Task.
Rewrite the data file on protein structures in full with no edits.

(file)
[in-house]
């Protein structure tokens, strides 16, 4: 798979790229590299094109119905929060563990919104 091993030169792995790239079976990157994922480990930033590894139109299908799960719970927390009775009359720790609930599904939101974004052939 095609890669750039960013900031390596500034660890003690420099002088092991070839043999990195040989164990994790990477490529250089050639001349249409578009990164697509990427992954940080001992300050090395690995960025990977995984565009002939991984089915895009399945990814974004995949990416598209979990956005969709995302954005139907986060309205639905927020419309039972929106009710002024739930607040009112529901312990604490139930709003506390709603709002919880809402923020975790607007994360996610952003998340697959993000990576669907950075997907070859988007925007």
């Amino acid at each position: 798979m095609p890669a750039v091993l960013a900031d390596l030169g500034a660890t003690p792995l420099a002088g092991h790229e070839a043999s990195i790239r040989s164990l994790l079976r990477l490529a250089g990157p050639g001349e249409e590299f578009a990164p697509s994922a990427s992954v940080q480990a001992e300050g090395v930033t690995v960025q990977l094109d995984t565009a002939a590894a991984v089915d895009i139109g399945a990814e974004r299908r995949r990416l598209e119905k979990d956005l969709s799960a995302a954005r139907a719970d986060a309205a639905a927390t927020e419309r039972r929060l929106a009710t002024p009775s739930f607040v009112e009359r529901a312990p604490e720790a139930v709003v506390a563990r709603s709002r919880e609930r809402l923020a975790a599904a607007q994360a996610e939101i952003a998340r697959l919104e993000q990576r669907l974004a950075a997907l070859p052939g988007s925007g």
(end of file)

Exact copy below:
[in-house]
């Protein structure tokens, strides 16, 4: 798979790229590299094109119905929060563990919104 091993030169792995790239079976990157994922480990930033590894139109299908799960719970927390009775009359720790609930599904939101974004052939 095609890669750039960013900031390596500034660890003690420099002088092991070839043999990195040989164990994790990477490529250089050639001349249409578009990164697509990427992954940080001992300050090395690995960025990977995984565009002939991984089915895009399945990814974004995949990416598209979990956005969709995302954005139907986060309205639905927020419309039972929106009710002024739930607040009112529901312990604490139930709003506390709603709002919880809402923020975790607007994360996610952003998340697959993000990576669907950075997907070859988007925007």
């Amino acid at each position: 798979m095609p890669a750039v091993l960013a900031d390596l030169g500034a660890t003690p792995l420099a002088g092991h790229e070839a043999s990195i790239r040989s164990l994790l079976r990477l490529a250089g990157p050639g001349e249409e590299f578009a990164p697509s994922a990427s992954v940080q480990a001992e300050g090395v930033t690995v960025q990977l094109d995984t565009a002939a590894a991984v089915d895009i139109g399945a990814e974004r299908r995949r990416l598209e119905k979990d956005l969709s799960a995302a954005r139907a719970d986060a309205a639905a927390t927020e419309r039972r929060l929106a009710t002024p009775s739930f607040v009112e009359r529901a312990p604490e720790a139930v709003v506390a563990r709603s709002r919880e609930r809402l923020a975790a599904a607007q994360a996610e939101i952003a998340r697959l919104e993000q990576r669907l974004a950075a997907l070859p052939g988007s925007g």